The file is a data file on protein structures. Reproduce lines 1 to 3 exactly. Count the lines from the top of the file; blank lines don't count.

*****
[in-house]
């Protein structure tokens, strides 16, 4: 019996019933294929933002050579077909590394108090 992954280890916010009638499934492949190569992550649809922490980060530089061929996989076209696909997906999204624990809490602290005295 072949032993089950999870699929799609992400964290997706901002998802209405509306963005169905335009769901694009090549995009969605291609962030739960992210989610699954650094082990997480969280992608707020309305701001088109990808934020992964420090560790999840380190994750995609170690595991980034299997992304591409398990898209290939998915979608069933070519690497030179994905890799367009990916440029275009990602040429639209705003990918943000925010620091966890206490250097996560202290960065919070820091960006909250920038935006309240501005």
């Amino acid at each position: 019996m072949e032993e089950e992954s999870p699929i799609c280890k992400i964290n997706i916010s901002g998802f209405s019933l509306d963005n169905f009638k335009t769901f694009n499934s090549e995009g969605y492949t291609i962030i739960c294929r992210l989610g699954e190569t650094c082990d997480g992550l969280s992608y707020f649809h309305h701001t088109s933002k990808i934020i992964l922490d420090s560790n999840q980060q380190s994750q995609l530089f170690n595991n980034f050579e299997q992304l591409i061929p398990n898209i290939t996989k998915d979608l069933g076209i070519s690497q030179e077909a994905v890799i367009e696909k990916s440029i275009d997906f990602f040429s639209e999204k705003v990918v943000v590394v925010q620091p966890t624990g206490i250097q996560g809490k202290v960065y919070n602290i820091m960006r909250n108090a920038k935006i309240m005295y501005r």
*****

[in-house]
């Protein structure tokens, strides 16, 4: 019996019933294929933002050579077909590394108090 992954280890916010009638499934492949190569992550649809922490980060530089061929996989076209696909997906999204624990809490602290005295 072949032993089950999870699929799609992400964290997706901002998802209405509306963005169905335009769901694009090549995009969605291609962030739960992210989610699954650094082990997480969280992608707020309305701001088109990808934020992964420090560790999840380190994750995609170690595991980034299997992304591409398990898209290939998915979608069933070519690497030179994905890799367009990916440029275009990602040429639209705003990918943000925010620091966890206490250097996560202290960065919070820091960006909250920038935006309240501005």
């Amino acid at each position: 019996m072949e032993e089950e992954s999870p699929i799609c280890k992400i964290n997706i916010s901002g998802f209405s019933l509306d963005n169905f009638k335009t769901f694009n499934s090549e995009g969605y492949t291609i962030i739960c294929r992210l989610g699954e190569t650094c082990d997480g992550l969280s992608y707020f649809h309305h701001t088109s933002k990808i934020i992964l922490d420090s560790n999840q980060q380190s994750q995609l530089f170690n595991n980034f050579e299997q992304l591409i061929p398990n898209i290939t996989k998915d979608l069933g076209i070519s690497q030179e077909a994905v890799i367009e696909k990916s440029i275009d997906f990602f040429s639209e999204k705003v990918v943000v590394v925010q620091p966890t624990g206490i250097q996560g809490k202290v960065y919070n602290i820091m960006r909250n108090a920038k935006i309240m005295y501005r």